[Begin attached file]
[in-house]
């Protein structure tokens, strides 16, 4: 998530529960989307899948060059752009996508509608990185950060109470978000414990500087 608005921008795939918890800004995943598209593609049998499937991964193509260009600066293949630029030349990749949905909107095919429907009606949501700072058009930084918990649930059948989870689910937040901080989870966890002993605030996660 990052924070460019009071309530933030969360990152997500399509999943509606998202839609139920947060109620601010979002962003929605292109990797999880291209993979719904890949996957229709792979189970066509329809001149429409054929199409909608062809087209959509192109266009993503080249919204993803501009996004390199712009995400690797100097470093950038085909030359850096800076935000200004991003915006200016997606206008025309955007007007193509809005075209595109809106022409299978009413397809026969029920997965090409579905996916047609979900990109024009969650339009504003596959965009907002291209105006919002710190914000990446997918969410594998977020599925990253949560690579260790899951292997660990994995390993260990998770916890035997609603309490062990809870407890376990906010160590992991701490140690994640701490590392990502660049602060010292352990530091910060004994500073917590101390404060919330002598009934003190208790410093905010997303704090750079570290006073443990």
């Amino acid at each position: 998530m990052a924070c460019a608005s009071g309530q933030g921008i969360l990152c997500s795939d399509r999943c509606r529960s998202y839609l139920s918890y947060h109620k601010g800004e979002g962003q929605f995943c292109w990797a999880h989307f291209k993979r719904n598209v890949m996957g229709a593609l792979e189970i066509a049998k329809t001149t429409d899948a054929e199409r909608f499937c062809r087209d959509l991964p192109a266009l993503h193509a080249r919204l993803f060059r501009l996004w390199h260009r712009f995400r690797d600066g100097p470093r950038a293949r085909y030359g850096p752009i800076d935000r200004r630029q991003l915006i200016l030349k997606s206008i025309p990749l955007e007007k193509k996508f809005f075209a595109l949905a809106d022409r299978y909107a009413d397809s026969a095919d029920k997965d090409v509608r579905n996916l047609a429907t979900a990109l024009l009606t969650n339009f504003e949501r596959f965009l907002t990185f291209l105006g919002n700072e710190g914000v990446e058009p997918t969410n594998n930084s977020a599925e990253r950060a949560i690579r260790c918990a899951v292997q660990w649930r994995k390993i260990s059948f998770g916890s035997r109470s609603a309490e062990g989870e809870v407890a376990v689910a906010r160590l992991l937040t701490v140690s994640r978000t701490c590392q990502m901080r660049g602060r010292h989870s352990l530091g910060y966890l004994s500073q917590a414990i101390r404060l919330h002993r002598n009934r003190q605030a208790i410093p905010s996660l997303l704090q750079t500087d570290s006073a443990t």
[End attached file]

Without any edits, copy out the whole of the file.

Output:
[in-house]
């Protein structure tokens, strides 16, 4: 998530529960989307899948060059752009996508509608990185950060109470978000414990500087 608005921008795939918890800004995943598209593609049998499937991964193509260009600066293949630029030349990749949905909107095919429907009606949501700072058009930084918990649930059948989870689910937040901080989870966890002993605030996660 990052924070460019009071309530933030969360990152997500399509999943509606998202839609139920947060109620601010979002962003929605292109990797999880291209993979719904890949996957229709792979189970066509329809001149429409054929199409909608062809087209959509192109266009993503080249919204993803501009996004390199712009995400690797100097470093950038085909030359850096800076935000200004991003915006200016997606206008025309955007007007193509809005075209595109809106022409299978009413397809026969029920997965090409579905996916047609979900990109024009969650339009504003596959965009907002291209105006919002710190914000990446997918969410594998977020599925990253949560690579260790899951292997660990994995390993260990998770916890035997609603309490062990809870407890376990906010160590992991701490140690994640701490590392990502660049602060010292352990530091910060004994500073917590101390404060919330002598009934003190208790410093905010997303704090750079570290006073443990």
């Amino acid at each position: 998530m990052a924070c460019a608005s009071g309530q933030g921008i969360l990152c997500s795939d399509r999943c509606r529960s998202y839609l139920s918890y947060h109620k601010g800004e979002g962003q929605f995943c292109w990797a999880h989307f291209k993979r719904n598209v890949m996957g229709a593609l792979e189970i066509a049998k329809t001149t429409d899948a054929e199409r909608f499937c062809r087209d959509l991964p192109a266009l993503h193509a080249r919204l993803f060059r501009l996004w390199h260009r712009f995400r690797d600066g100097p470093r950038a293949r085909y030359g850096p752009i800076d935000r200004r630029q991003l915006i200016l030349k997606s206008i025309p990749l955007e007007k193509k996508f809005f075209a595109l949905a809106d022409r299978y909107a009413d397809s026969a095919d029920k997965d090409v509608r579905n996916l047609a429907t979900a990109l024009l009606t969650n339009f504003e949501r596959f965009l907002t990185f291209l105006g919002n700072e710190g914000v990446e058009p997918t969410n594998n930084s977020a599925e990253r950060a949560i690579r260790c918990a899951v292997q660990w649930r994995k390993i260990s059948f998770g916890s035997r109470s609603a309490e062990g989870e809870v407890a376990v689910a906010r160590l992991l937040t701490v140690s994640r978000t701490c590392q990502m901080r660049g602060r010292h989870s352990l530091g910060y966890l004994s500073q917590a414990i101390r404060l919330h002993r002598n009934r003190q605030a208790i410093p905010s996660l997303l704090q750079t500087d570290s006073a443990t």